There are now almost 400,000 Ukrainians living in Germany who fled the war in their home country. There are mostly women with their children and the elderly. One of them is Anna Mykhailiuk. The 40-year-old came to Hamburg via Berlin with her three daughters and now lives in Stelle.
She is a language teacher and speaks German as well as Japanese and English. As soon as she got here, she started teaching German to Ukrainian children at Winsen High School. This week she will receive an employment contract and can already formally earn money.
Anna Mykhailiuk: It has to start all over again
“Here I have to start all over again – and I’m 40. I worked for 20 years. And I had authority, respect, social status there. I had money and everything there. We had a really good life,” says Anna Mykhailiuk. That life ended abruptly in late February.
Just three days after the outbreak of war, Mykhailiuk decides to leave her hometown of Vischgorod near Kiev with her three daughters. “On February 24, we heard these explosions and sat in my husband’s garage all day. And then we decided to leave Kiev. We did not see that much. I saw neither dead people nor my children,” she says. . .
Due to the endless queues at the Polish border, Anna Mykhailiuk finally travels to Germany via Hungary, Slovenia and then Poland. Now she has finally found a place in a vacant house along with a friend and her baby. She wants to do something, organizes studies, school and kindergarten for her three daughters – and then starts teaching German to children of all ages in German at the gymnasium in Winsen. But just teaching, totally normal? It’s hard because all kids have their own stories about their escape and what happened before.
“I have met everyone now and I am trying to give these children a soul massage. I tried to speak,” says Mykhailiuk. “They have different stories, but they do not want to tell them. They are closed now. We have a girl from Buca. She looks very beautiful, very beautiful. I asked her about the house, about her parents and she was able to say nothing. “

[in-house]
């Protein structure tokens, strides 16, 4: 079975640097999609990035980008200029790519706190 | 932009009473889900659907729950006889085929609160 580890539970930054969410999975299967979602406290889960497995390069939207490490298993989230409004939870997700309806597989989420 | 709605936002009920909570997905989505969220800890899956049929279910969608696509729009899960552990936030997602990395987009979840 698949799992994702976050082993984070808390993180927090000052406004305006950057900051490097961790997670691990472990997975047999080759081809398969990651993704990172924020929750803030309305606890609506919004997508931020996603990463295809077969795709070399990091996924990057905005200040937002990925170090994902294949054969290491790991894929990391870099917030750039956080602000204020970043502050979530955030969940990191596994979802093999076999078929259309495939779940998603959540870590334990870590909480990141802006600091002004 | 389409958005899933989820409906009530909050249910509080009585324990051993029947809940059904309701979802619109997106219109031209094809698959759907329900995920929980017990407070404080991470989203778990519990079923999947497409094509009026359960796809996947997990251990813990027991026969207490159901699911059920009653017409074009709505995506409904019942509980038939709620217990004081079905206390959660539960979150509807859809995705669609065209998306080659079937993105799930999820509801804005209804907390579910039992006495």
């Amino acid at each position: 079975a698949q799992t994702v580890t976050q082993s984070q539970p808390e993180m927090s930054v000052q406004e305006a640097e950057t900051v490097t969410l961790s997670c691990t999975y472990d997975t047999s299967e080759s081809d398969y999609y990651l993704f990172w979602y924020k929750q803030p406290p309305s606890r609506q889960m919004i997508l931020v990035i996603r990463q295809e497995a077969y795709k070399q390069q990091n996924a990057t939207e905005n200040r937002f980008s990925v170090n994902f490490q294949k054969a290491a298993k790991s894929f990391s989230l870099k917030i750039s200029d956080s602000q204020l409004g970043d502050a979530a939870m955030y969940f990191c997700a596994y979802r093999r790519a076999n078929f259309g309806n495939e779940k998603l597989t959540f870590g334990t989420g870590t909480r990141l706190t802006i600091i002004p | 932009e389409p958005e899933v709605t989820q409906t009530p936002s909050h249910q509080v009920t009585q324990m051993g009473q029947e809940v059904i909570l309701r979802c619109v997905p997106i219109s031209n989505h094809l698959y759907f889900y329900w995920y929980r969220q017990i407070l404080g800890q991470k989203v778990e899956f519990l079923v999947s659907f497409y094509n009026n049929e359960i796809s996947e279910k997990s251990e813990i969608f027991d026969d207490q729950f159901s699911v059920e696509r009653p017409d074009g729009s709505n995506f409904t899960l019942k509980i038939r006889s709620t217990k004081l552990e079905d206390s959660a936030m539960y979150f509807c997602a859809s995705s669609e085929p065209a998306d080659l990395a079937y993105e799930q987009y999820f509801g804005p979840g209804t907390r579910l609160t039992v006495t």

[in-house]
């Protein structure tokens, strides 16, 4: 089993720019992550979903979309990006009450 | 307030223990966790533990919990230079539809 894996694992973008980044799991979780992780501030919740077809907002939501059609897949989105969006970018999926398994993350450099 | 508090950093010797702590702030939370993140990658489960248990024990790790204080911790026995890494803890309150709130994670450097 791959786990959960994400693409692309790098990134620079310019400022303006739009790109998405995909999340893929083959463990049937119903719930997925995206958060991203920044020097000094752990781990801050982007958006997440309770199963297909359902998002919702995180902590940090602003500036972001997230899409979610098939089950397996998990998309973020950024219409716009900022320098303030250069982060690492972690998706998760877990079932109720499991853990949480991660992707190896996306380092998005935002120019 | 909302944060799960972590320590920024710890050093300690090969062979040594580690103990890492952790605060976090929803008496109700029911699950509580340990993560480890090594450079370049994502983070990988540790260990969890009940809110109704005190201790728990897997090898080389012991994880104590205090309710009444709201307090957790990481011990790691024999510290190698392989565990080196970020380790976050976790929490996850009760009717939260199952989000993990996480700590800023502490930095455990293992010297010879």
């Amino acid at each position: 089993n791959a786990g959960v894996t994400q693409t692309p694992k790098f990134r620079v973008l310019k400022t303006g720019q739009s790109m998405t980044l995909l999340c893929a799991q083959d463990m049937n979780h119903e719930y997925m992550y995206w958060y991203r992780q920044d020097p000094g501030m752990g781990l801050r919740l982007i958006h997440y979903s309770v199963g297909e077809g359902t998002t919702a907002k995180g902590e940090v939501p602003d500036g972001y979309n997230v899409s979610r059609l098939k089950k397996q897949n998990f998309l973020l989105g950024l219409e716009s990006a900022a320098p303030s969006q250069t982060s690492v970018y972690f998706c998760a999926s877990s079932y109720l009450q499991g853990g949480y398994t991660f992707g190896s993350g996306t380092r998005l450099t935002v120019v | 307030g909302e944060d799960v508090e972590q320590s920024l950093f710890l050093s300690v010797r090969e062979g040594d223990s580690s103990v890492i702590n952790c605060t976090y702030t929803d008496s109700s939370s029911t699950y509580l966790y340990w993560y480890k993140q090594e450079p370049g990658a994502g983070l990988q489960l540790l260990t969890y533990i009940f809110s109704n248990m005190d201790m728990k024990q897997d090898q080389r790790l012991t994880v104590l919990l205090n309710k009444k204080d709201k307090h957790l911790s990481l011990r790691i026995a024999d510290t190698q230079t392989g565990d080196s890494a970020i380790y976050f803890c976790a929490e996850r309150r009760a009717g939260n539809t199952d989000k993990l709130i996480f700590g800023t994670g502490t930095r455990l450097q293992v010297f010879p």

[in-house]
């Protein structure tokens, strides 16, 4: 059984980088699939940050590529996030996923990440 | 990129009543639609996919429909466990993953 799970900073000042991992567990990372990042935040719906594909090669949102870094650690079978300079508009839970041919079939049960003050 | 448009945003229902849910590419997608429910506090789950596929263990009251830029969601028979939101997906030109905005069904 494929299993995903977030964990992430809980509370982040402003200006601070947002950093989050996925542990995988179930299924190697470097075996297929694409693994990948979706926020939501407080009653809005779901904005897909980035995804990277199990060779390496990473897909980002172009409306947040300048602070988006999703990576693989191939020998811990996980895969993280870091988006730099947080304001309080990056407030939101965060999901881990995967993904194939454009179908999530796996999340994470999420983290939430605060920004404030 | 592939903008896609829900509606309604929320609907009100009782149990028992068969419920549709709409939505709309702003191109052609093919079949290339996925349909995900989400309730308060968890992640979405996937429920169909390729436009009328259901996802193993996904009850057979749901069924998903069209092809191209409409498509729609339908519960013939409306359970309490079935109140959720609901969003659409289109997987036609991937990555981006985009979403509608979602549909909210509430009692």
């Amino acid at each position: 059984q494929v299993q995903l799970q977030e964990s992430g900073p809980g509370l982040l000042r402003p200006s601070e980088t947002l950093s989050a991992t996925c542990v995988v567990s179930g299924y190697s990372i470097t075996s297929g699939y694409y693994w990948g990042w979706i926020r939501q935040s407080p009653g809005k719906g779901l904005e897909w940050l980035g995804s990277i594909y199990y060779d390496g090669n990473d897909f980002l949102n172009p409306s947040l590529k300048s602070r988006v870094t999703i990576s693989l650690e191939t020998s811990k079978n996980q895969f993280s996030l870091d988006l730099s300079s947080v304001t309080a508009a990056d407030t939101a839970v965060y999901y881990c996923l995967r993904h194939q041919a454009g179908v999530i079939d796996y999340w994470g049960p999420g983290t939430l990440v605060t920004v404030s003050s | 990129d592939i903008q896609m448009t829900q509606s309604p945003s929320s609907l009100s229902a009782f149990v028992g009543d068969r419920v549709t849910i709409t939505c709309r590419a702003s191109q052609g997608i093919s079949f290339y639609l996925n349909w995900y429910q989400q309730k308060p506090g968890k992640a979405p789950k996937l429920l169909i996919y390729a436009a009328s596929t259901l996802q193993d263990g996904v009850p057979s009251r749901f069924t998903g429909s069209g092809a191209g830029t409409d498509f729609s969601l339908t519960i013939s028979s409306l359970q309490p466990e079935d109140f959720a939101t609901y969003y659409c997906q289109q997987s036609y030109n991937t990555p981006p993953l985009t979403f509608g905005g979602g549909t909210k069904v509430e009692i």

Children from Ukraine: Lessons like distraction
This lack of words is widespread, especially among Ukrainian refugee children. The German class distracts him – he does not undo the sometimes traumatic experiences. “They do not realize they are traumatized. They say, ‘We are fine. We are here with the mothers – but without the fathers’. This is not normal. “But this is not normal. We still have to look at it. The situation in high school seems normal – but we do not know what it will be like in six months, in a year.”
Anna Mykhailiuk carefully tries to have an open ear for these children, observing them closely. And all this despite the fact that she worries a lot about herself and takes care of her daughters, the youngest of whom is just under two years old. “My husband is in Ukraine – this is the hardest thing. And my mother is in Cherson, it ‘s an’ occupied territory ‘. These are the hardest things for me,” she says.
Anna Mykhailiuk is definitely a strong personality. The petite and pale woman tries to think positively and works hard. And yet you can feel her suffering, her grief, her worries behind the smiling facade at every moment of the conversation. At the moment she does not know if she will ever return to her homeland. Now she is building a new life for herself and her children here – and she is there for Ukrainian school children. “Every morning I’m so strong. But every night when everyone sleeps here we sit down and know that I and everyone else in the house are crying.”